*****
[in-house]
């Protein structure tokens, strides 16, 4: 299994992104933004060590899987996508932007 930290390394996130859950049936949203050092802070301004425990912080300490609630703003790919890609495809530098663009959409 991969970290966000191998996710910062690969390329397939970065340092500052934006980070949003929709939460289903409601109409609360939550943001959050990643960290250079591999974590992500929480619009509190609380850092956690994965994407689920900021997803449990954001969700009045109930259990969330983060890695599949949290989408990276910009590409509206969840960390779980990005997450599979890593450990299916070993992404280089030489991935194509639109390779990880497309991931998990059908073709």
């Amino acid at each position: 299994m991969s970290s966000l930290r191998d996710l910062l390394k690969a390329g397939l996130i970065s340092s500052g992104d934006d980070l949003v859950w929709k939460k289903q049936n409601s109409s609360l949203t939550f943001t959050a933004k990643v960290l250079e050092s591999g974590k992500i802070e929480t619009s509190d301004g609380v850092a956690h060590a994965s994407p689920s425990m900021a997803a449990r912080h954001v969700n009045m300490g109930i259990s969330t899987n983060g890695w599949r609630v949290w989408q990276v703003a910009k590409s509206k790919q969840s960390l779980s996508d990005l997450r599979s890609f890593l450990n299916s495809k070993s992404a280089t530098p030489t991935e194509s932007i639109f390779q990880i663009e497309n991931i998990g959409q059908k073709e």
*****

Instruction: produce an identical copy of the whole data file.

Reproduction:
[in-house]
């Protein structure tokens, strides 16, 4: 299994992104933004060590899987996508932007 930290390394996130859950049936949203050092802070301004425990912080300490609630703003790919890609495809530098663009959409 991969970290966000191998996710910062690969390329397939970065340092500052934006980070949003929709939460289903409601109409609360939550943001959050990643960290250079591999974590992500929480619009509190609380850092956690994965994407689920900021997803449990954001969700009045109930259990969330983060890695599949949290989408990276910009590409509206969840960390779980990005997450599979890593450990299916070993992404280089030489991935194509639109390779990880497309991931998990059908073709």
């Amino acid at each position: 299994m991969s970290s966000l930290r191998d996710l910062l390394k690969a390329g397939l996130i970065s340092s500052g992104d934006d980070l949003v859950w929709k939460k289903q049936n409601s109409s609360l949203t939550f943001t959050a933004k990643v960290l250079e050092s591999g974590k992500i802070e929480t619009s509190d301004g609380v850092a956690h060590a994965s994407p689920s425990m900021a997803a449990r912080h954001v969700n009045m300490g109930i259990s969330t899987n983060g890695w599949r609630v949290w989408q990276v703003a910009k590409s509206k790919q969840s960390l779980s996508d990005l997450r599979s890609f890593l450990n299916s495809k070993s992404a280089t530098p030489t991935e194509s932007i639109f390779q990880i663009e497309n991931i998990g959409q059908k073709e």